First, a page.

That's the context of what's going on, and one of the biggest pieces of that, I think, is the digital world. How do I squeeze out efficiencies? How do I reduce emissions? How do I have compliance that's fair and equitable across the board? Digital technology help to do that (and more). If you think about charter party agreements, they're essentially unchanged for 300 years: “Get my cargo from A to B at a certain delivery date.” Well, can we make that dynamic? Can the port send signals based on traffic that adjusts the charter party agreement electronically using data? These are the places where digital can really impact an operation. I have a unique perspective on digital as it leads into this change. I lived in New York for five years, and at the time I was in law enforcement, not the maritime world. At the time, New York City and Mayor Giuliani really wanted to drive down crime rates, so they instituted a tool called CompStat. Now CompStat is not horribly sophisticated by today’s standards, but the idea was, for the first time I'm collecting data so I can understand relationships; when I do something here, what happens there? And now I can hold individuals or entire organizations accountable.
I think these are the places where shipowners are really looking to use digital. Charters are looking for this. Banks even want to understand now – with the Poseidon Principles – what's going on … how do we verify, how do we contribute? So, this is where I think digital is going to play out for this industry.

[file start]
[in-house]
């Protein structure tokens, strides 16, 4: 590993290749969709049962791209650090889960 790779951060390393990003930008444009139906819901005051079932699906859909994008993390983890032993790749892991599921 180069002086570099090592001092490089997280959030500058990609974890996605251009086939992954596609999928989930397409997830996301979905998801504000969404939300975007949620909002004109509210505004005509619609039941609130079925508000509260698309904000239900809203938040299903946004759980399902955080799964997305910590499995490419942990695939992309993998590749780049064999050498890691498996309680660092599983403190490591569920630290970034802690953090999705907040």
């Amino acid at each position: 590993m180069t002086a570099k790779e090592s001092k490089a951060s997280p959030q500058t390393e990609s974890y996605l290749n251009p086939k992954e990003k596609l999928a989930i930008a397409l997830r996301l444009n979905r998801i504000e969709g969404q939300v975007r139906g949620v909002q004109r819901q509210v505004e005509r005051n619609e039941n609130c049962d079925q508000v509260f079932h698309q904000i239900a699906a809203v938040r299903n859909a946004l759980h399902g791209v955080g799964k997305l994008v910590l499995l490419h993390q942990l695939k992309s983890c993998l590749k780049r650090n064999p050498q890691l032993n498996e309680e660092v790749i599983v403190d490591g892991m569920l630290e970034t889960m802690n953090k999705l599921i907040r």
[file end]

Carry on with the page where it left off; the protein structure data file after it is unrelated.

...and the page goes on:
While COVID-19 has created many challenges, it has also created opportunities, particularly in the digital and remote work world. How has it, and how will it continue to impact class and the delivery of your services?
One of the biggest things is remote surveys. Of the approximate 30,000 surveys that we do in a year, about a third of those are done remotely via video feeds and remote inspections. This is where we're leveraging that technology to get the job done and to make it much more efficient.
You're going to see more and more digital data coming in from various engine OEMs and process equipment OEMs, digital data that's aggregated in a core platform that your class society will be able to use in the course of inspections and risk management.

As you settle into your new position, what are your priorities for the coming 12 to 24 months?
Immediate service to our clients to deal with (various rules and regulations coming in), from EEXI to the Poseidon Principles and Sea Cargo Charter. Owners, charters and banks need to understand managing that risk going forward so that they’re not holding stranded assets, assets that can't perform under the new regimes. Second is the cruise industry. Getting our cruise clients up running safely is a key priority for us, and LR has the resources to help the cruise industry with their health and safety plans.
Recently LR announced the divestment of its business assurance and inspection services division. The idea is we really want to focus on what are our core ocean economy clients need. Where there may be overlap, we will still work together seamlessly with business assurance, but what this means for Lloyd's, and what it means for our clients, is we will be investing and reinvesting back into our operations, building those capabilities to do all those things I talked about, delivering bread-and-butter services well, helping customers with digital platforms as well as risk management going into the future.